The stay at Estancia Colome was just about perfect. It is a fantastically well laid out small hotel, sitting on the side of a hill, in the centre of a green oasis that lies in a huge expanse of desert and mountains. The place was completely silent (except for the occasional whingeing and whining from the spoilt American toddlers whose parents did not understand that the phrase 'children under 12 are not encouraged' was a subtle hint meaning 'keep the sods away'). The first night had the atmosphere of a library, with all the guests whispering and behaving very well, and was all a little dull. Luckily, by the second night (Christmas Eve) more booze flowed and we found out we were staying with a bunched of interesting and funny people from all over the (western) world. The good cheer was aided by the fact that as there was no price on the Christmas Menu so we all came to the conclusion that it was included in the room price, which is why they were so much more expensive than normal. If only we knew then what we discovered at check out! However, at the time it was a great night with good banter, healthy mickey taking and lots of laughter, but we paid in hangovers on Christmas Day. The low point came when a characteristically loud, ex-army American started referring to me as 'son of Rod Stewart' due to my, now rather, large hair. This shattered my opinion that my new barnet was giving me the appearance of Richard Gere or an Argentinean polo player. It got worse when I caught a glimpse of myself in a mirror and the beer goggles ensured that I convinced myself that I was the spit of Ken Barlow off Corrie. It's got to go. A perm perhaps?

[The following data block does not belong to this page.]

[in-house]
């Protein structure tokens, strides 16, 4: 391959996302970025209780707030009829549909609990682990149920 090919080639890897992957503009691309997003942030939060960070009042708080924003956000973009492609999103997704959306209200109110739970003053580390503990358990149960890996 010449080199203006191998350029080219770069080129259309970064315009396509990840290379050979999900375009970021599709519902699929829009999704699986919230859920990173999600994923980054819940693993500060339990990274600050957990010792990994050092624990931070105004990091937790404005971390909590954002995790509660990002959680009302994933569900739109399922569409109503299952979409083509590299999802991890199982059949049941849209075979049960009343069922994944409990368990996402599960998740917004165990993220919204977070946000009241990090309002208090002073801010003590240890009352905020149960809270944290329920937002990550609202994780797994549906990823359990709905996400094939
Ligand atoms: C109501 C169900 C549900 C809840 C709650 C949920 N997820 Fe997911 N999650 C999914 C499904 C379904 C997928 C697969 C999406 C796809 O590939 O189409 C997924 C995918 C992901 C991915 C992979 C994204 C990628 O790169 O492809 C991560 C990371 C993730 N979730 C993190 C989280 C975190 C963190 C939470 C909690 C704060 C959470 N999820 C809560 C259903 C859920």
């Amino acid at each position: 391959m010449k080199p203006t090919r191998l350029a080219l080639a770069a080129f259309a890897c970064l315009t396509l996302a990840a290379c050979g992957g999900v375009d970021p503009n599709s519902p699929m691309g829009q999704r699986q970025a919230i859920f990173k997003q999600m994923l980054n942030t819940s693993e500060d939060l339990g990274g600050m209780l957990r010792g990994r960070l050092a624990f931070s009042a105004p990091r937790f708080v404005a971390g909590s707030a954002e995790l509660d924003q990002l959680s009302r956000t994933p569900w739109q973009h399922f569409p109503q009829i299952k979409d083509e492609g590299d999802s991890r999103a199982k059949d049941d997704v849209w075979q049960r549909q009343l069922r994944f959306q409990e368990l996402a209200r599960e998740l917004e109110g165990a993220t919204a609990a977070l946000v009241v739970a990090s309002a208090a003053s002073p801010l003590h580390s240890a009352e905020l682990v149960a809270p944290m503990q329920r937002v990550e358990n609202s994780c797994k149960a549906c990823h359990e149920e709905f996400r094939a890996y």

We had a lazy day on Christmas Day, Skyping the family, sitting by the pool and horse riding. In fact, we did very little for the whole time we were there. I, off course, spent much of the time flailing around trying to keep all the nasty wasps away from me (those that have seen me during an English summer will be familiar with this). I felt that my 38 years of humiliating myself in public was justified when I actually got stung. To add insult to injury I realised that the little blighter was taking a drink out of my belly-button and was squashed in a 'fold of James' when I bent down to pick up my beer. Nice. Anyway, I discovered that being stung does not hurt too much, and I don't get the same bad reaction that Dad used to. However, I did swell up, but I am not sure what was swelling and what was the result of eating my own body weight in cow everyday.